Advance to the Rear / Don’t Go Near the Water / The Honeymoon Machine 

The subgenre of lazy-day laffers used to be standard-issue Tinseltown fare, as three new, made-on-demand releases from Warner Archive show.

From 1964, “Advance to the Rear” is a Civil War comedy starring the legendary Glenn Ford (“Superman: The Movie”) as Jared Heath, captain to a Union army of misfits who get in trouble for retreating — they play CYA by calling it “attacking in a new direction" — and moved west to where they can't "contaminate rest of the army."

What a wacky group it is! One's an arsonist who likes "the way people come running and screaming out of the burning buildings" (that’s pleasantly dark for a mainstream comedy), another enjoys dislocating the backs of his enemies, and yet another makes a hobby of blowing up latrines (a full 37 years before such a thing became de rigueur for the “Jackass” crew).

Like a hornier "F Troop" that’s colorful despite being in black and white, it relies upon a lot of cartoon sound effects of the "boing!" variety to hammer home its jokes, particularly — appropriately, understandably, perfectly — whenever Stella Stevens is onscreen, vacuum-packed into her whore character's corsets. Or is she a Confederate spy? With boobs like those, who cares? (Forgive the bluntness, but that's what Ford says in so many words. In fact, the sheer amount of double entendres is surprising, even one that’s right there in the title.)

Ford also starred in 1957’s “Don't Go Near the Water,” a World War II-set comedy in which he graduates to lieutenant status and is stationed on a South Pacific island. He and his Navy boys never see combat, because they’re in charge of the macho duty of public relations. There’s a morale problem among them: no women. (I’m guessing Bob Hope stole this idea for 1968’s eerily similar “The Private Navy of Sgt. O’Farrell.”)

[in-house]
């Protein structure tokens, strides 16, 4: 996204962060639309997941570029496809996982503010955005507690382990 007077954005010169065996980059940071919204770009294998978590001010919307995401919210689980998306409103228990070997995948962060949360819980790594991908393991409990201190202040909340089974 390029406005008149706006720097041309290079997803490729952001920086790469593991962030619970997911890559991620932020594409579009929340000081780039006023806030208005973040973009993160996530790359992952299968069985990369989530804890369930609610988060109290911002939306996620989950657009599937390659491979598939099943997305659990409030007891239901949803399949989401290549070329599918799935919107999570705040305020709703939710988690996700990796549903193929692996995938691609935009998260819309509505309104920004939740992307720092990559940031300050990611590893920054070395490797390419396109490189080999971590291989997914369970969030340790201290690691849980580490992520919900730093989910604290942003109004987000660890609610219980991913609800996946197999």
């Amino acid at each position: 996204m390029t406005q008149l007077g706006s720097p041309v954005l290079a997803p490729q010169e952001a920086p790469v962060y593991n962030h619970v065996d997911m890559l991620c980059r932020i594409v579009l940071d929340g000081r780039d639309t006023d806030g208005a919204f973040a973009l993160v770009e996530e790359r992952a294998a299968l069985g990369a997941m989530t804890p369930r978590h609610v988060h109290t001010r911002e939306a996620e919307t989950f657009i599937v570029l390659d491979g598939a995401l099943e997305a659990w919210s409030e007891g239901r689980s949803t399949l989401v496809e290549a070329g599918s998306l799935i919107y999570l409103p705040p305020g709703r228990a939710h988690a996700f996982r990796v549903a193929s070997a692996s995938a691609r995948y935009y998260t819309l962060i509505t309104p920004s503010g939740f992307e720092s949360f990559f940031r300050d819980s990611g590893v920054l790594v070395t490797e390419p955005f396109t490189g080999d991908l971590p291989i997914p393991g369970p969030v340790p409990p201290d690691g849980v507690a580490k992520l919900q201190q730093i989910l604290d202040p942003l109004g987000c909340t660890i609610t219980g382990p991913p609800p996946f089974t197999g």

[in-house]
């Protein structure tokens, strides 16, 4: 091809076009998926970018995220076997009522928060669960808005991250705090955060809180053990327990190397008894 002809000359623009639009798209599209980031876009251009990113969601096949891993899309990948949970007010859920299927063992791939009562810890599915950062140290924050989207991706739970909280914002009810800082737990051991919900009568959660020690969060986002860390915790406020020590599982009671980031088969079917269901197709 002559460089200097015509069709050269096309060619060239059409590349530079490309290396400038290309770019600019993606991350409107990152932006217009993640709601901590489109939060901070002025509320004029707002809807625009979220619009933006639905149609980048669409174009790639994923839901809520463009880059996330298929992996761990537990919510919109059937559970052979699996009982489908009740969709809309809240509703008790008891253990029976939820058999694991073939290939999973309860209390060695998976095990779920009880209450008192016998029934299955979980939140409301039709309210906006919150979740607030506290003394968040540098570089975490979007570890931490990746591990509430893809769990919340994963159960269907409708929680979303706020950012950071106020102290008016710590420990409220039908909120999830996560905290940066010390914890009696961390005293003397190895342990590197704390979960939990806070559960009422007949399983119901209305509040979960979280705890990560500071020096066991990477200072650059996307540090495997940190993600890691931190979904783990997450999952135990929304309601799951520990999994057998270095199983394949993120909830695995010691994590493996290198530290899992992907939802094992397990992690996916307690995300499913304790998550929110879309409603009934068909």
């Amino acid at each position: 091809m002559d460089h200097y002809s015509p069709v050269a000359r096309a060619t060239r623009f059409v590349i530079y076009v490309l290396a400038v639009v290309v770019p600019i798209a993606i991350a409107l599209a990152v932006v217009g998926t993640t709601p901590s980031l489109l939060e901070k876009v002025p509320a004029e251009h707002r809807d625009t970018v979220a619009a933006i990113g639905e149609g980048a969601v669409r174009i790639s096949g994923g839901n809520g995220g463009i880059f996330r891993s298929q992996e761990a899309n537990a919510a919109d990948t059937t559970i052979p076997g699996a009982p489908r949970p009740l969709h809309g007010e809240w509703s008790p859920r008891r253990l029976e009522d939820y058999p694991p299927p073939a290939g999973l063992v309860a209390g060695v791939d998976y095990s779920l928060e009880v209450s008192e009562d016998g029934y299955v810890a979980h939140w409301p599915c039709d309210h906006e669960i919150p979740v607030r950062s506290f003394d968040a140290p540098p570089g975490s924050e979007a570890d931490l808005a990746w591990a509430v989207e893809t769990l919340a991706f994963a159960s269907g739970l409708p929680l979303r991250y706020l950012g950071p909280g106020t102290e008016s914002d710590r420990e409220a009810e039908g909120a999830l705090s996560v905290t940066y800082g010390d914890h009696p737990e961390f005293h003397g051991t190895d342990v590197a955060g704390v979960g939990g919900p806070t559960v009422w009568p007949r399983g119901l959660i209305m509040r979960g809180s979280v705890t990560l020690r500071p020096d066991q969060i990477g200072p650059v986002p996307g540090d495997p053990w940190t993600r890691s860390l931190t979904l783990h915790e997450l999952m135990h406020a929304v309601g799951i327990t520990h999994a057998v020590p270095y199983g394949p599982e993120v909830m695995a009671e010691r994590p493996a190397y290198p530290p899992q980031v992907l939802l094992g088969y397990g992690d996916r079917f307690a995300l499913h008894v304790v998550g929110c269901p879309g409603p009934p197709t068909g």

Not as much fun as “Rear,” the best  thing that “Water” has going for it is an elaborate slapstick sequence set on a construction site, presaging one audiences would see repeated in 1986’s "The Money Pit,” but with Tom Hanks. “Honey West” herself, Anne Francis, provides some much-needed va-va-voom.

Finally, there’s “The Honeymoon Machine,” an early vehicle for the ultra-cool icon Steve McQueen. Ironically, he’s the only thing that makes the piece of 1961 fluff worth seeing, although he’s quite out of his element, and appears genuinely uncomfortable with the material. Let’s face it: Feather-light comedy was not his strong suit.

As Lt. Howard, he has the big idea of using their ship’s new highfalutin computer to predict, say, the point at which a roulette wheel’s might pay out big. Risking their rank, he, goofy hick Lt. Gilliam (Jack Mullaney, “South Pacific”) and the lanky computer scientist (Jim Hutton, TV’s “Ellery Queen”) take time off at a nearby Venice hotel and casino to try it out.

What they don’t count on is — wait for it — love!

It’s predictable and corny, making it nonchallenging comfort viewing. It’s not great, but it beats most of what passes for today’s rom-coms. —Rod Lott

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